14. The apparatus of claim 13, the at least one memory and the computer program code being configured to, with the at least one processor, cause the apparatus: to perform audio analysis on the original audio signal based on results of the audio analysis of the dereverberated audio signal.

15. The apparatus of claim 11, the at least one memory and the computer program code being configured to, with the at least one processor, cause the apparatus: to generate the dereverberated audio signal based on a feedback of at least one audio signal characteristic resulting from the audio analysis of the original audio signal.

16. The apparatus of claim 11, the at least one memory and the computer program code being configured to, with the at least one processor, cause the apparatus: to perform the beat time determination analysis on the original audio signal based on results of the beat period determination analysis.

17. The apparatus of claim 11, the at least one memory and the computer program code being configured to, with the at least one processor, cause the apparatus: to analyse the original audio signal to determine if the original audio signal is derived from speech or from music; and to perform the audio analysis in respect of the dereverberated audio signal based upon the determination as to whether the original audio signal is derived from speech or from music.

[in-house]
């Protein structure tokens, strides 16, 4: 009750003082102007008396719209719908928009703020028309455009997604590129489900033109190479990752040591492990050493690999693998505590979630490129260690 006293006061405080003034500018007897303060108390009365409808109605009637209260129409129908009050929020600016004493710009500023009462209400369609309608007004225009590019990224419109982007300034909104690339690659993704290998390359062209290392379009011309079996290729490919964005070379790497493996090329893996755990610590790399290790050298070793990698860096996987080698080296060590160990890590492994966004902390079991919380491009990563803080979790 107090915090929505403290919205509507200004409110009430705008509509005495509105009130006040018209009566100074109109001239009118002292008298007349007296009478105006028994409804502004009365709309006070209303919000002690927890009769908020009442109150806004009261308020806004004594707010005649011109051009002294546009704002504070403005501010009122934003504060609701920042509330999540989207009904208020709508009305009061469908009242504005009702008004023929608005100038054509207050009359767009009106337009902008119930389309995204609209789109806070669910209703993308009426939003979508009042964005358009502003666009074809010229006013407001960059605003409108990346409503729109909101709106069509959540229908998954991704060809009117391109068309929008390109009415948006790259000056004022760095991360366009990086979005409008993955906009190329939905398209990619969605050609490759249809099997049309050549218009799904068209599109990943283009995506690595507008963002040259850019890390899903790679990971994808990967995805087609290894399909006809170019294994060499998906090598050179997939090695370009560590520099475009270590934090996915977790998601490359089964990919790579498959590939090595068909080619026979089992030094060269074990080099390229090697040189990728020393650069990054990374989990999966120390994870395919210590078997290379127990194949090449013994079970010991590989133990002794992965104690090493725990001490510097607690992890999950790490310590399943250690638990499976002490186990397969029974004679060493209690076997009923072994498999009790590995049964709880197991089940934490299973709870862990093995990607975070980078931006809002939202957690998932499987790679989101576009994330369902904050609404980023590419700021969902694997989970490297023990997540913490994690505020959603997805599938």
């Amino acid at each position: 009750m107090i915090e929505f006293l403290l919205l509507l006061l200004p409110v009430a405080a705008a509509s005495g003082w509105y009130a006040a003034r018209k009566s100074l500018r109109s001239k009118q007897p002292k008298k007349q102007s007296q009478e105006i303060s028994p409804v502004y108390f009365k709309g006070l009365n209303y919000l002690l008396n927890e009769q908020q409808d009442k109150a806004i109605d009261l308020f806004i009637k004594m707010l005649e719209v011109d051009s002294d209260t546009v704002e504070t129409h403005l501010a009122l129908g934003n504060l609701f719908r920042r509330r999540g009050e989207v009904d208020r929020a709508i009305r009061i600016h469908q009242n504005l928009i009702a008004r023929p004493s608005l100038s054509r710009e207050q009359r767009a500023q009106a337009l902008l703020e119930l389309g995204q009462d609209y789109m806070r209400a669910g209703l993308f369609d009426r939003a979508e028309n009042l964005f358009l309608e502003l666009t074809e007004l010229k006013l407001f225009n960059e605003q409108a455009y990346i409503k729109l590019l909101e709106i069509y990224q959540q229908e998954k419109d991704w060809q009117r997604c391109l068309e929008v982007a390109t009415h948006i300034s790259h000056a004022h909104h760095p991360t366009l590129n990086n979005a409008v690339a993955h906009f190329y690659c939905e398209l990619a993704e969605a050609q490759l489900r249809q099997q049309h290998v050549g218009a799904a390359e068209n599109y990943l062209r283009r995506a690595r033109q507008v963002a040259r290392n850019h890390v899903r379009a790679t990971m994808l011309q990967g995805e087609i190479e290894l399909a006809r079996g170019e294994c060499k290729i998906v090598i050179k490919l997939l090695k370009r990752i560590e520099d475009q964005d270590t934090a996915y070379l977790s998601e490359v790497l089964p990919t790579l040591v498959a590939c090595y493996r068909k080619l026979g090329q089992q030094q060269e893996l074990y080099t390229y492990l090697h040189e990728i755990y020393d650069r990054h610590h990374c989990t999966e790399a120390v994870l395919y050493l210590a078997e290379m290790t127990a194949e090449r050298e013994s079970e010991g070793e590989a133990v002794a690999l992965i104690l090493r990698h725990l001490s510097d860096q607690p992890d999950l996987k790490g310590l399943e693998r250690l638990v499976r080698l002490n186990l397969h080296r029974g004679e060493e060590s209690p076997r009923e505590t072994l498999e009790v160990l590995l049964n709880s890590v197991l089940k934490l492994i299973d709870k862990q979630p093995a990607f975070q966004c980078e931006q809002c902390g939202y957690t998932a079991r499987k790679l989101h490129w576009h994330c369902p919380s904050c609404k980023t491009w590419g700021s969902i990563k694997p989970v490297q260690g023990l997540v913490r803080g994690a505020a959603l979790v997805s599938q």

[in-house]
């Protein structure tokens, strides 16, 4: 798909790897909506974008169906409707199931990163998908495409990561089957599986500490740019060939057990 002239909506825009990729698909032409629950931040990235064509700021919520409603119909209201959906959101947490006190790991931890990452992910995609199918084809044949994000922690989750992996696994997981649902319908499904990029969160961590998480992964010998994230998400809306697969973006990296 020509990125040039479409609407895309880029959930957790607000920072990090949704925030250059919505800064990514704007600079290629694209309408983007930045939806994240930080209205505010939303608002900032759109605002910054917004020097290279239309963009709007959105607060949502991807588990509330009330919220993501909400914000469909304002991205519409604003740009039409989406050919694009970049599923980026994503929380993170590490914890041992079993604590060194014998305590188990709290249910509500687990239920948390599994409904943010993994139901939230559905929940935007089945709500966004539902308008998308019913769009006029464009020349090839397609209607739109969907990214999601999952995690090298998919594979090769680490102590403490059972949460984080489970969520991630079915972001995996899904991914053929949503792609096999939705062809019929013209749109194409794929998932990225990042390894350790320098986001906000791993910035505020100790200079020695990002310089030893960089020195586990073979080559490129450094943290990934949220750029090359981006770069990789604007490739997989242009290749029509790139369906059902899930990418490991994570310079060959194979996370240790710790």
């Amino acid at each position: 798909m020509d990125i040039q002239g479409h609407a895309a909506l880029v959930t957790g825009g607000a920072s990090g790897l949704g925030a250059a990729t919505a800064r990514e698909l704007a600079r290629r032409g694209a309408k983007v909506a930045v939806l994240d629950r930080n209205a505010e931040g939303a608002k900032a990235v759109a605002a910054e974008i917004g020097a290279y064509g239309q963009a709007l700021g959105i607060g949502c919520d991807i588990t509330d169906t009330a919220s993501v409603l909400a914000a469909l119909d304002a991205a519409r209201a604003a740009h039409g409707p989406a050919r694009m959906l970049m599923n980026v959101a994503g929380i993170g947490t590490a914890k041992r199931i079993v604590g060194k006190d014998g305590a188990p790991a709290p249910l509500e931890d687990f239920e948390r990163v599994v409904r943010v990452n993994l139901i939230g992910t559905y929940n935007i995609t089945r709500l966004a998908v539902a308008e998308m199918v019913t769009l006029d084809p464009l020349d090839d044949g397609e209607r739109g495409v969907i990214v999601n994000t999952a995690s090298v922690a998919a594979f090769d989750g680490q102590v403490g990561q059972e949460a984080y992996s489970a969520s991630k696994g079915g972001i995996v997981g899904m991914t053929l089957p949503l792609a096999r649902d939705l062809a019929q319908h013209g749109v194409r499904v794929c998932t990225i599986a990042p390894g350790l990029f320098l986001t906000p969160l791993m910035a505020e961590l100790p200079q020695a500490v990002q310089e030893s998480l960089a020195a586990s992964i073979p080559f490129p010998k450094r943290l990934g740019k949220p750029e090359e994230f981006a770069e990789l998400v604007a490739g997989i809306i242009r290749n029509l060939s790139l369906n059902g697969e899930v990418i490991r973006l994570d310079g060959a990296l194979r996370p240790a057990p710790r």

18. The apparatus of claim 17, the at least one memory and the computer program code being configured to, with the at least one processor, cause the apparatus: to select the parameters used in the dereverberation of the original signal on the basis of the determination as to whether the original audio signal is derived from speech or from music.

19. The apparatus of claim 11, the at least one memory and the computer program code being configured to, with the at least one processor, cause the apparatus: to process the original audio signal using sinusoidal modeling prior to generating the dereverberated audio signal.

20. The apparatus of claim 19, the at least one memory and the computer program code being configured to, with the at least one processor, cause the apparatus: to use sinusoidal modeling to separate the original audio signal into a sinusoidal component and a noisy residual component; to apply a dereverberation algorithm to the noisy residual component to generate a dereverberated noisy residual component; and to sum the sinusoidal component to the dereverberated noisy residual component thereby to generate the dereverberated audio signal.
Description



RELATED APPLICATION

This application was originally filed as PCT Application No. PCT/IB2013/051599 filed Feb. 28, 2013.

FIELD

Embodiments of the invention relate to audio analysis of audio signals. In particular, but not exclusively, some embodiments relate to the use of dereverberation in the audio analysis of audio signals.